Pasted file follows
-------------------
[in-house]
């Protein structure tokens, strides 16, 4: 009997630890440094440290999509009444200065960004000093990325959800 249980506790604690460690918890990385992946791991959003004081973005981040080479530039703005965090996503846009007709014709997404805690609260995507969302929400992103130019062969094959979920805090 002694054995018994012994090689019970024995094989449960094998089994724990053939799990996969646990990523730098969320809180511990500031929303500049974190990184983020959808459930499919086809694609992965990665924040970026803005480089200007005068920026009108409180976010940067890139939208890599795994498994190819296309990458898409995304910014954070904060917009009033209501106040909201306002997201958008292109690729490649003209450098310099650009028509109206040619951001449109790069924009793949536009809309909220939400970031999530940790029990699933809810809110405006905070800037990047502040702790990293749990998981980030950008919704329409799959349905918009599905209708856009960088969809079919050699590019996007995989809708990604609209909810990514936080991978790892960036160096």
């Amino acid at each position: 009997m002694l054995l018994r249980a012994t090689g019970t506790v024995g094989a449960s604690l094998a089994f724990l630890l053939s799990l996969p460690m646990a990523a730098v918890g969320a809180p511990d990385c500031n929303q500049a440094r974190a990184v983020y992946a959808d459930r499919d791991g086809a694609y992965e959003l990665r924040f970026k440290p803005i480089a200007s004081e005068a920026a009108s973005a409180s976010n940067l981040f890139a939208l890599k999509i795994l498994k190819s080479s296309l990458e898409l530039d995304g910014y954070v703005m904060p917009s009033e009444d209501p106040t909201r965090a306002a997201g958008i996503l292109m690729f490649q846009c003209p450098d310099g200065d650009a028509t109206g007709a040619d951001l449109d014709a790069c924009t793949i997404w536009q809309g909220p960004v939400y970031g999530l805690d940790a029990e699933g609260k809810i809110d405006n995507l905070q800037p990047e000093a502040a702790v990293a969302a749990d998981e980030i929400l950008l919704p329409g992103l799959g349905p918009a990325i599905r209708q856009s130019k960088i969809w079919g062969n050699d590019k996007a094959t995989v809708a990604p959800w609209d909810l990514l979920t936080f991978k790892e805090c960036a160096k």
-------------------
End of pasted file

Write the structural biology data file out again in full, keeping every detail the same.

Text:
[in-house]
């Protein structure tokens, strides 16, 4: 009997630890440094440290999509009444200065960004000093990325959800 249980506790604690460690918890990385992946791991959003004081973005981040080479530039703005965090996503846009007709014709997404805690609260995507969302929400992103130019062969094959979920805090 002694054995018994012994090689019970024995094989449960094998089994724990053939799990996969646990990523730098969320809180511990500031929303500049974190990184983020959808459930499919086809694609992965990665924040970026803005480089200007005068920026009108409180976010940067890139939208890599795994498994190819296309990458898409995304910014954070904060917009009033209501106040909201306002997201958008292109690729490649003209450098310099650009028509109206040619951001449109790069924009793949536009809309909220939400970031999530940790029990699933809810809110405006905070800037990047502040702790990293749990998981980030950008919704329409799959349905918009599905209708856009960088969809079919050699590019996007995989809708990604609209909810990514936080991978790892960036160096």
């Amino acid at each position: 009997m002694l054995l018994r249980a012994t090689g019970t506790v024995g094989a449960s604690l094998a089994f724990l630890l053939s799990l996969p460690m646990a990523a730098v918890g969320a809180p511990d990385c500031n929303q500049a440094r974190a990184v983020y992946a959808d459930r499919d791991g086809a694609y992965e959003l990665r924040f970026k440290p803005i480089a200007s004081e005068a920026a009108s973005a409180s976010n940067l981040f890139a939208l890599k999509i795994l498994k190819s080479s296309l990458e898409l530039d995304g910014y954070v703005m904060p917009s009033e009444d209501p106040t909201r965090a306002a997201g958008i996503l292109m690729f490649q846009c003209p450098d310099g200065d650009a028509t109206g007709a040619d951001l449109d014709a790069c924009t793949i997404w536009q809309g909220p960004v939400y970031g999530l805690d940790a029990e699933g609260k809810i809110d405006n995507l905070q800037p990047e000093a502040a702790v990293a969302a749990d998981e980030i929400l950008l919704p329409g992103l799959g349905p918009a990325i599905r209708q856009s130019k960088i969809w079919g062969n050699d590019k996007a094959t995989v809708a990604p959800w609209d909810l990514l979920t936080f991978k790892e805090c960036a160096k």